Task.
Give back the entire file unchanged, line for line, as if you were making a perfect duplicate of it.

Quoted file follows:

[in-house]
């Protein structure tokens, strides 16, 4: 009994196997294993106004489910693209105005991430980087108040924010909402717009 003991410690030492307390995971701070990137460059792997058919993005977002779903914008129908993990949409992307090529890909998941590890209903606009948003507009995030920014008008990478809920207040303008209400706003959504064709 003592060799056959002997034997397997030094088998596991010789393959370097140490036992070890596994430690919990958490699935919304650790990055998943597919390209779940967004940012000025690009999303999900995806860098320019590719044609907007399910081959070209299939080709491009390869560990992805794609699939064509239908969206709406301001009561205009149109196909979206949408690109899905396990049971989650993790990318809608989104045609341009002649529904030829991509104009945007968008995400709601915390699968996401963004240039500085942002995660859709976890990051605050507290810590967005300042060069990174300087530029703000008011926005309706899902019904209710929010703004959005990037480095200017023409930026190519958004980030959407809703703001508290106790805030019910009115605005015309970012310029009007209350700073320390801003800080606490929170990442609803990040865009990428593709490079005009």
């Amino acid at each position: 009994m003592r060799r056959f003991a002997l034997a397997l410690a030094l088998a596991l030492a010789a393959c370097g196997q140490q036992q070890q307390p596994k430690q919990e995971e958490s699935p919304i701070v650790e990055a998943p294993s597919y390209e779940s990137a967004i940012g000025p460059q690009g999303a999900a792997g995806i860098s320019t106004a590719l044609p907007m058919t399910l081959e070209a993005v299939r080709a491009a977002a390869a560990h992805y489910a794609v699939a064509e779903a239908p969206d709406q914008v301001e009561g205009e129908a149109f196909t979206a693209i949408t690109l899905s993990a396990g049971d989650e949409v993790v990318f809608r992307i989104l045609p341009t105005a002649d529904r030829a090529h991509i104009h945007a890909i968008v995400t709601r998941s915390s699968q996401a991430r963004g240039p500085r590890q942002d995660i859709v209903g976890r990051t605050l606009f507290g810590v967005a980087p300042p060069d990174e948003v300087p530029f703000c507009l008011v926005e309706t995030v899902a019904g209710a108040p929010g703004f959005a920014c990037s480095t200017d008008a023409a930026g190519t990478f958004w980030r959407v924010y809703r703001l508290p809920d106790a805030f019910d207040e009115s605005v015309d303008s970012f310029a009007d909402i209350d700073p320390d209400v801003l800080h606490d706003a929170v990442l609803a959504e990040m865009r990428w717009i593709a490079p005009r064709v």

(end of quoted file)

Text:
[in-house]
């Protein structure tokens, strides 16, 4: 009994196997294993106004489910693209105005991430980087108040924010909402717009 003991410690030492307390995971701070990137460059792997058919993005977002779903914008129908993990949409992307090529890909998941590890209903606009948003507009995030920014008008990478809920207040303008209400706003959504064709 003592060799056959002997034997397997030094088998596991010789393959370097140490036992070890596994430690919990958490699935919304650790990055998943597919390209779940967004940012000025690009999303999900995806860098320019590719044609907007399910081959070209299939080709491009390869560990992805794609699939064509239908969206709406301001009561205009149109196909979206949408690109899905396990049971989650993790990318809608989104045609341009002649529904030829991509104009945007968008995400709601915390699968996401963004240039500085942002995660859709976890990051605050507290810590967005300042060069990174300087530029703000008011926005309706899902019904209710929010703004959005990037480095200017023409930026190519958004980030959407809703703001508290106790805030019910009115605005015309970012310029009007209350700073320390801003800080606490929170990442609803990040865009990428593709490079005009």
């Amino acid at each position: 009994m003592r060799r056959f003991a002997l034997a397997l410690a030094l088998a596991l030492a010789a393959c370097g196997q140490q036992q070890q307390p596994k430690q919990e995971e958490s699935p919304i701070v650790e990055a998943p294993s597919y390209e779940s990137a967004i940012g000025p460059q690009g999303a999900a792997g995806i860098s320019t106004a590719l044609p907007m058919t399910l081959e070209a993005v299939r080709a491009a977002a390869a560990h992805y489910a794609v699939a064509e779903a239908p969206d709406q914008v301001e009561g205009e129908a149109f196909t979206a693209i949408t690109l899905s993990a396990g049971d989650e949409v993790v990318f809608r992307i989104l045609p341009t105005a002649d529904r030829a090529h991509i104009h945007a890909i968008v995400t709601r998941s915390s699968q996401a991430r963004g240039p500085r590890q942002d995660i859709v209903g976890r990051t605050l606009f507290g810590v967005a980087p300042p060069d990174e948003v300087p530029f703000c507009l008011v926005e309706t995030v899902a019904g209710a108040p929010g703004f959005a920014c990037s480095t200017d008008a023409a930026g190519t990478f958004w980030r959407v924010y809703r703001l508290p809920d106790a805030f019910d207040e009115s605005v015309d303008s970012f310029a009007d909402i209350d700073p320390d209400v801003l800080h606490d706003a929170v990442l609803a959504e990040m865009r990428w717009i593709a490079p005009r064709v």